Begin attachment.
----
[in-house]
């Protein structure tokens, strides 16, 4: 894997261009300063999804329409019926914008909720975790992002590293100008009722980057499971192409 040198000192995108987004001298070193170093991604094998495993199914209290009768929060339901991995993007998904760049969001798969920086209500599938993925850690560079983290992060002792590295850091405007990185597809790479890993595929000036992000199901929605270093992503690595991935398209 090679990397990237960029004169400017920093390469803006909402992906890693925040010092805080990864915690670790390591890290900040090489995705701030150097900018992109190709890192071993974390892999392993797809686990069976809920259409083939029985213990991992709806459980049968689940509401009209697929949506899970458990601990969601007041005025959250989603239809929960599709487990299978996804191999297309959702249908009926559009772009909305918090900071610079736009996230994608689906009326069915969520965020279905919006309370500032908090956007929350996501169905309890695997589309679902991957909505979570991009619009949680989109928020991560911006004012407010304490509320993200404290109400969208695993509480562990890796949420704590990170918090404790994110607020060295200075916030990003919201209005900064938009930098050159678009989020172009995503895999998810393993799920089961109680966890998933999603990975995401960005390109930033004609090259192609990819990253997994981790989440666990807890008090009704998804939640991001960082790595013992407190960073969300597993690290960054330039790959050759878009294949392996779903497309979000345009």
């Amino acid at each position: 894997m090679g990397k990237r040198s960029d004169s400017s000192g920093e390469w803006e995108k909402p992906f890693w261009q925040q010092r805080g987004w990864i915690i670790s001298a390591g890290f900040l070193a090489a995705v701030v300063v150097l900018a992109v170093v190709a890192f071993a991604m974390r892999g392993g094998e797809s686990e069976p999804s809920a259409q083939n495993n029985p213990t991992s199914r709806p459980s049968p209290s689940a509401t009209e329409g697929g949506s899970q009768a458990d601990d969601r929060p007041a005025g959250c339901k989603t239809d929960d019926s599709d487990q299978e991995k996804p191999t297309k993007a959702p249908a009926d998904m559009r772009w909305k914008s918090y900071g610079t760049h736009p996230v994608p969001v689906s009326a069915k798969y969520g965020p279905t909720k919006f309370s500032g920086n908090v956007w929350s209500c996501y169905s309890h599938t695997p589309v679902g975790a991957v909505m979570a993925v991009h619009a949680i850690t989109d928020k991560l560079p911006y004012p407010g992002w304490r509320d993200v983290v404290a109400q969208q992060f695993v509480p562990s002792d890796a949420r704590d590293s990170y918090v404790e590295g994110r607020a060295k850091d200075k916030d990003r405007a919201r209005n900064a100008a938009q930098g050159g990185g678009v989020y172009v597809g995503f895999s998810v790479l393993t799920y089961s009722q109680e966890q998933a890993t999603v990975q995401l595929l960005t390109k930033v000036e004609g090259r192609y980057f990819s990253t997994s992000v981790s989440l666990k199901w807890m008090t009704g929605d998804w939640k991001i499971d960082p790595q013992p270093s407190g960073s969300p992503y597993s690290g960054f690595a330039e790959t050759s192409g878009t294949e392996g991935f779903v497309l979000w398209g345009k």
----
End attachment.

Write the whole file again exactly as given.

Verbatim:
[in-house]
């Protein structure tokens, strides 16, 4: 894997261009300063999804329409019926914008909720975790992002590293100008009722980057499971192409 040198000192995108987004001298070193170093991604094998495993199914209290009768929060339901991995993007998904760049969001798969920086209500599938993925850690560079983290992060002792590295850091405007990185597809790479890993595929000036992000199901929605270093992503690595991935398209 090679990397990237960029004169400017920093390469803006909402992906890693925040010092805080990864915690670790390591890290900040090489995705701030150097900018992109190709890192071993974390892999392993797809686990069976809920259409083939029985213990991992709806459980049968689940509401009209697929949506899970458990601990969601007041005025959250989603239809929960599709487990299978996804191999297309959702249908009926559009772009909305918090900071610079736009996230994608689906009326069915969520965020279905919006309370500032908090956007929350996501169905309890695997589309679902991957909505979570991009619009949680989109928020991560911006004012407010304490509320993200404290109400969208695993509480562990890796949420704590990170918090404790994110607020060295200075916030990003919201209005900064938009930098050159678009989020172009995503895999998810393993799920089961109680966890998933999603990975995401960005390109930033004609090259192609990819990253997994981790989440666990807890008090009704998804939640991001960082790595013992407190960073969300597993690290960054330039790959050759878009294949392996779903497309979000345009």
């Amino acid at each position: 894997m090679g990397k990237r040198s960029d004169s400017s000192g920093e390469w803006e995108k909402p992906f890693w261009q925040q010092r805080g987004w990864i915690i670790s001298a390591g890290f900040l070193a090489a995705v701030v300063v150097l900018a992109v170093v190709a890192f071993a991604m974390r892999g392993g094998e797809s686990e069976p999804s809920a259409q083939n495993n029985p213990t991992s199914r709806p459980s049968p209290s689940a509401t009209e329409g697929g949506s899970q009768a458990d601990d969601r929060p007041a005025g959250c339901k989603t239809d929960d019926s599709d487990q299978e991995k996804p191999t297309k993007a959702p249908a009926d998904m559009r772009w909305k914008s918090y900071g610079t760049h736009p996230v994608p969001v689906s009326a069915k798969y969520g965020p279905t909720k919006f309370s500032g920086n908090v956007w929350s209500c996501y169905s309890h599938t695997p589309v679902g975790a991957v909505m979570a993925v991009h619009a949680i850690t989109d928020k991560l560079p911006y004012p407010g992002w304490r509320d993200v983290v404290a109400q969208q992060f695993v509480p562990s002792d890796a949420r704590d590293s990170y918090v404790e590295g994110r607020a060295k850091d200075k916030d990003r405007a919201r209005n900064a100008a938009q930098g050159g990185g678009v989020y172009v597809g995503f895999s998810v790479l393993t799920y089961s009722q109680e966890q998933a890993t999603v990975q995401l595929l960005t390109k930033v000036e004609g090259r192609y980057f990819s990253t997994s992000v981790s989440l666990k199901w807890m008090t009704g929605d998804w939640k991001i499971d960082p790595q013992p270093s407190g960073s969300p992503y597993s690290g960054f690595a330039e790959t050759s192409g878009t294949e392996g991935f779903v497309l979000w398209g345009k």